a thief in the night and not when
some zealot predicts it.
— Radical socialism is determined
to “bore from the inside.” Victor
Berger is running for his vacant seat
in Congress from the Milwaukee dis-
trict, and Rose Pastor Stokes, fresh
from prison for having obstructed the
draft law, has announced her inten-
tion of running in the Fourteenth
New York district. Conservative
minds cannot but view these under-
takings with alarm. Many will vote
for such radicals upon principle and
others will do it for much the same
reason that certain sentimentalists
carry flowers and dainties to the cells
of condemned murderers. Let us
"hope that both Milwaukee and New
York will rise to the defense of
American institutions as did Massa-
.chusetts when she rebuked Long with
.a deluge of ballots.
_VOL. 64.
NO. 50.
Manifestly a Grave Mistake.
The closing paragraph of General
Pershing’s report deserves sspasial covering the period of his service '
attention. The report is addressed to | abroad in the world war certainly |; : ’
the Secretary of War and winds up in | caused thrills of pride through the ligheq the President
these words: “In closing this report,
Mr. Secretary, I desire to record my
deep appreciation of the unqualified
support accorded me throughout the
war by the President and yourself.
My task was simplified by your con-
fidence and wise counsel.” These are
plain, blunt phrases, becoming a val-
iant and capable soldier. They ex-
press in simple language the opinions
of a man of action and achievement,
whose difficult undertakings and haz-
ardous work were helped by the con-
fidence and wise counsel of those un- | achieved every end it aimed to
der whose direction he was operating.
_ But General Pershing must be mis-
the part taken by the President and
Secretary of War in the work of the
General in command of the Expedi-
tionary forces in the recent war.
Senator Lodge and Senator Brande-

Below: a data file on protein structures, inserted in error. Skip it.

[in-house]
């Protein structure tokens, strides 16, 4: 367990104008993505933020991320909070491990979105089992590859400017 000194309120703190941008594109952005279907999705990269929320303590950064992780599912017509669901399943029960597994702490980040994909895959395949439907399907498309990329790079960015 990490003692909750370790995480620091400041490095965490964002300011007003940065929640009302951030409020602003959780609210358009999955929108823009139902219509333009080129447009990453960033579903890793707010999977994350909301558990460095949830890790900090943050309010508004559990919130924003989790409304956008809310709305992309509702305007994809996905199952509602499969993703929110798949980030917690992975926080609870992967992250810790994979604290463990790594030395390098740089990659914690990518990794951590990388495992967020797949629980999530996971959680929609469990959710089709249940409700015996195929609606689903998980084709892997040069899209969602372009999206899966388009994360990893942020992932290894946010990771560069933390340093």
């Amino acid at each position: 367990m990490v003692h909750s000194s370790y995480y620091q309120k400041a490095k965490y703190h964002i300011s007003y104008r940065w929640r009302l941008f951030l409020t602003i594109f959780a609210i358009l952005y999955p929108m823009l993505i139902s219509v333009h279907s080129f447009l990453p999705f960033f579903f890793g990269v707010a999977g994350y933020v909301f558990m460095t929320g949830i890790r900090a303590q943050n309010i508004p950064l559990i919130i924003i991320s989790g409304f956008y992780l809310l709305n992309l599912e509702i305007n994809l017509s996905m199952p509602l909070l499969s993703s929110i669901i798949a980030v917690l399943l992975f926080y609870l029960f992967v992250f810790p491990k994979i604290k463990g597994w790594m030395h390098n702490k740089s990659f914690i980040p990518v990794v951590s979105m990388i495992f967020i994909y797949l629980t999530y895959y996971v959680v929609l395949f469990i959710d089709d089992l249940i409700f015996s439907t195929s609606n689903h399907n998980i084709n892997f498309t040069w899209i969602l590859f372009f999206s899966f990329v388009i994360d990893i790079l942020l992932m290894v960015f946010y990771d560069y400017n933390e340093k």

gee and Hungry Hi or any of the Re-
publican Representatves in Congress
who remained as far away from the
fighting line as possible could have
told him that the advice and counsel | my drew first blood of the enemy in !
of the President and Secretary of
War were pernicious and destructive.
Why those eminent patriots have
spent the year since the end of the
war speaking through the alleys and
sewers of public information in ef-
forts to prove that President Wilson
and Secretary of War Baker were
plundering the public and striving in
every way to defeat the purpose of
General Pershing. 3
How could it be otherwise. Presi-
dent Wilson and Secretary Baker are
Democrats and for seven years the
President and for about four years
the Secretary of War have been
standing deliberately in the way and
preventing looting operations and
grafting franchises such as disgraced
the country during the Spanish-
American war. Therefore these gen-
tlemen couldn’t possibly be helpful to
General Pershing who had no purpose
in mind except the achievement of
victory for our armies and the glory
and honor of the country. Take the
smelling committee of Congressional
pirates who Were justly snubbed by
General Pershing in Paris. It knows
that the President and Secretary of
War are traitors and thieves.
——Emma Goldman has been as-
sured of a cordial welcome by the
Soviet government of Russia when
she gets there but Emma doesn’t want
that sort of thing. Her life purpose
is to be against the government.
Garfield Attacks the President.
President Wilson has again fallen
a victim of misplaced confidence. Mr.
Garfield, whom he unwisely placed at
the head of the fuel conservation
work when this country entered into
the war and was recalled to the serv-
ice when the coal strike began a few
weeks ago, has resigned in a spirit of
enmity against the President. Hasti-
ly and self-invited he appeared before
a hostile Senate committee the other
day and declared that in the settle-
ment of the coal strike the President
had sacrificed the interests of the
public in order to curry favor with
the miners. Of course there is no
foundation for this charge and it is a
feature of the conspiracy to discredit
the President.
. Lal
Garfield is’ a Republican who never
ought to have been intrusted with any
service of a Democratic administra-
tion. His first act after entering up-
on the service was to raise the price
of the poor man’s coal thus bringing
the maledictions of millions down up-